The government website for the National Ignition Facility has a curious recipe on it. It reads as such:
1.Take a hollow, spherical plastic capsule about two millimeters in diameter (about the size of a small pea.) 2.Fill it with 150 micrograms (less than one-millionth of a pound) of a mixture of deuterium and tritium, the two heavy isotopes of hydrogen. 3. Take a laser that for about 20 billionths of a second can generate 500 trillion watts – the equivalent of five million million 100-watt 4. Focus all that laser power onto the surface of the capsule. 5. Wait ten billionths of a second.
Result: one miniature star.
The aim of the NIF (which recently hung a banner reading “Bringing Star Power to Earth”) is not really to make tiny stars (they only last five billionths of a second so there is not much chance to appreciate their beauty) but to create a fusion burn, the kind which happen in the sun and during atomic explosions. During this fusion “burn,” the tiny pea of fuel would reach almost total “burn” and release ten to 100 times more energy then was used to initiate the fusion process. While this claim immediately rings of perpetual motion machines it has solid science behind it. It achieves this energy release by setting off a chain reaction in which the hydrogen atoms fuse, much like the fusion reaction that powers our sun.
To create this the NIF must compress this “small pea” of hydrogen isotopes (what makes a atom an isotope is having a different number of neutrons then their periodic brother, in this case hydrogen) to a density of a hundred times that of solid lead, (or a density of 1134 grams per cubic centimeter, meaning that a 1 centimeter cube would weigh roughly 2.5 pounds) compressing the hydrogen pea at a million miles an hour to much, much smaller size, and heating it to 100 million degrees Celsius – hotter than the center of the sun. To accomplish this incredible task they need a really, really big laser.
Luckily the NIF has the largest laser in the world. The laser itself is an enormous feat of engineering and involved breakthroughs of its own, among others: the creation of the largest optical instrument ever built, via a rapid growth system that grew an 800 pound crystal used to be used to focus the laser, in only two months, special “deformable” mirrors that help compensate for focusing mistakes, a three story spherical diameter target-chamber weighing some 287,000 pounds, and 60 miles of mirrors and fiber optics, all of which is housed in a 10-story warehouse building the size of three football fields.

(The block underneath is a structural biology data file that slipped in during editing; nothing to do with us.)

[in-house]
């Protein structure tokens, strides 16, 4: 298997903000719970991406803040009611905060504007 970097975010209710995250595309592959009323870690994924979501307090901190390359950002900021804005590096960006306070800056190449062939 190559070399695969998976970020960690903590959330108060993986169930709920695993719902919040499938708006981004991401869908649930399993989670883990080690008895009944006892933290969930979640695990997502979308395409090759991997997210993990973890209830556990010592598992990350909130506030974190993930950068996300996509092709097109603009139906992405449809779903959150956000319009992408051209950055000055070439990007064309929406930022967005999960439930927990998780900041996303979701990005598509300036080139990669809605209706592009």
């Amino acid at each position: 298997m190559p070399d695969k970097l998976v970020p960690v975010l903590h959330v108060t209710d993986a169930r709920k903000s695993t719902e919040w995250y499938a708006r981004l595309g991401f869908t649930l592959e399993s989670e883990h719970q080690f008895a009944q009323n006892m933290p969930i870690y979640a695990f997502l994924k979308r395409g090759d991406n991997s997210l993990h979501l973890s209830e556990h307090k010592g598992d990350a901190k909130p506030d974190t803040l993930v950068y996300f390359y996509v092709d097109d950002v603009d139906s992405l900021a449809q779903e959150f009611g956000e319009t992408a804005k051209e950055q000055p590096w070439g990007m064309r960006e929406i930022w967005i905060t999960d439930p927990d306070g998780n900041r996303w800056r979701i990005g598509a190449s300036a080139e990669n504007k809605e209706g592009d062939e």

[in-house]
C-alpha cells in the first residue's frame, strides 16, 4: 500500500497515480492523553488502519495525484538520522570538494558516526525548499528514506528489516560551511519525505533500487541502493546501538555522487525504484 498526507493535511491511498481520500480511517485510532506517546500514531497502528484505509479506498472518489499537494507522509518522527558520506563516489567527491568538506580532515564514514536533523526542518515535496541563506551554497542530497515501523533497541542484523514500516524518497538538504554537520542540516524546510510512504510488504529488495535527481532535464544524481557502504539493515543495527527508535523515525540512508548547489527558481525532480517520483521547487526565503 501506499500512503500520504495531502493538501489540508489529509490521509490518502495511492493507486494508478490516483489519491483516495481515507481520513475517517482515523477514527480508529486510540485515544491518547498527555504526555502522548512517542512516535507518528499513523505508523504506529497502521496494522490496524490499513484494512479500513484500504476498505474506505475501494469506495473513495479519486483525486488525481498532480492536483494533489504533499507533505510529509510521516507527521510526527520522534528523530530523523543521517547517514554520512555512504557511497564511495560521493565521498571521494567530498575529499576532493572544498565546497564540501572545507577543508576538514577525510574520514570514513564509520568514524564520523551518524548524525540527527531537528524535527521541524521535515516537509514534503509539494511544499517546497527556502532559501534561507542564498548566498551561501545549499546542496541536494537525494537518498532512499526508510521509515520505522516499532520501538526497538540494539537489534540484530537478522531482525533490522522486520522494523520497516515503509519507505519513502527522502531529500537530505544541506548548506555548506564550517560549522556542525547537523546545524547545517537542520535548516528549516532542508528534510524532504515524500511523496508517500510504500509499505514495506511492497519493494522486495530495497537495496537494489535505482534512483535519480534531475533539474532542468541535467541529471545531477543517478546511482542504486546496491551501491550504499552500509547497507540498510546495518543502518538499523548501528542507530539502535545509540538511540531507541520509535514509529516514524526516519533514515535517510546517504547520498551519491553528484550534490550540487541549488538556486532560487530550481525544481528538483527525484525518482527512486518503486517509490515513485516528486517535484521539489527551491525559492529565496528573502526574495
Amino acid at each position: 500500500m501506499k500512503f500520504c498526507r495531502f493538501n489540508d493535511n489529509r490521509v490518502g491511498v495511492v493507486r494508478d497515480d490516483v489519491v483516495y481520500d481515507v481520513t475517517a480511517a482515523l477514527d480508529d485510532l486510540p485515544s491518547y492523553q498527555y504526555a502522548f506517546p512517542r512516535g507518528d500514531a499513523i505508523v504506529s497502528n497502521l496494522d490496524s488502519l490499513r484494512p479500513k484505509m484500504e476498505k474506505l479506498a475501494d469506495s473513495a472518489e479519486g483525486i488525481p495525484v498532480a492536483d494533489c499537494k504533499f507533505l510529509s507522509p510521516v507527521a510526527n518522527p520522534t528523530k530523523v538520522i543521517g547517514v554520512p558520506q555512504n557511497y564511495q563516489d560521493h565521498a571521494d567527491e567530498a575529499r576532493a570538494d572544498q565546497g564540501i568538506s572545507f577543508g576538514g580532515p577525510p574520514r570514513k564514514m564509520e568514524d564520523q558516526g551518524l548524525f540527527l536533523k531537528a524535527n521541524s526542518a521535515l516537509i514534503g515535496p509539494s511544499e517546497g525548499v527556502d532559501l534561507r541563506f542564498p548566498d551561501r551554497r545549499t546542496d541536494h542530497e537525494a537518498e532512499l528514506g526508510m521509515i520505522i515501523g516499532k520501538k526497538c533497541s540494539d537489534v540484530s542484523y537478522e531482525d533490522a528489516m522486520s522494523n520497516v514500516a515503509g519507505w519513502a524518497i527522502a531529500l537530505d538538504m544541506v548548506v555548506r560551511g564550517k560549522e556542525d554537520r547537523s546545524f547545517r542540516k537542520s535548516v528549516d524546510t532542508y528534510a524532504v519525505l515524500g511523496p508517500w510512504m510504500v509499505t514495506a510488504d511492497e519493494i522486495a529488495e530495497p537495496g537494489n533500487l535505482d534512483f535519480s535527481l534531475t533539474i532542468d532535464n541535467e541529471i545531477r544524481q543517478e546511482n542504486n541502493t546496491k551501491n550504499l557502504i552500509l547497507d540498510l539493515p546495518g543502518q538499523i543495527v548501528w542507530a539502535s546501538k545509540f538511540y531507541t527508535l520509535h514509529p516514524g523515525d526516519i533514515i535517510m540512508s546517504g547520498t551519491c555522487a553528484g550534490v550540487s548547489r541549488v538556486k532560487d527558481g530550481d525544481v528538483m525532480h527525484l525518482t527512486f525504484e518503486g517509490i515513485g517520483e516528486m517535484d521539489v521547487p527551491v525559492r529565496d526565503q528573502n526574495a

While starting with a single laser, the NIF will splits the stream into 192 individual beams, which will come together from all directions, and “within a few trillionths of a second” will focus roughly two million joules of ultraviolet laser energy on the tiny hydrogen pea. Technically in this case they may focus the energy not directly on the pea but on a hohlraum, or holder which will radiate the energy via x-rays onto the pea. this is known as the indirect drive method.)
Begun in 1997 the facility is only now coming online and will begin attempting to make these tiny stars (at a target rate of 700 per year) in 2010. Far behind schedule, and four times over budget (at 3.5 billion) the NIF has faced harsh criticism and have been accused of being a lackey for the nuclear industry, as they are intimately involved with the testing of the US nuclear stockpile. There have also been criticisms that the lasers can’t focus on such a small target, and that the NIF will never be able to achieve ignition in the hydrogen pea, derisively calling them the National Almost Ignition Facility, or NAIF.
All of which will be put to the test as the NIF comes online and begins its first major tests in 2010. If they are in fact able to achieve fusion and generate even just 10 times the energy that was used to start the sequence, it would provide a entirely new outlook on the energy future of the world. As California governor Arnold Schwarzenegger put it, it would quite simply “revolutionise our energy future.”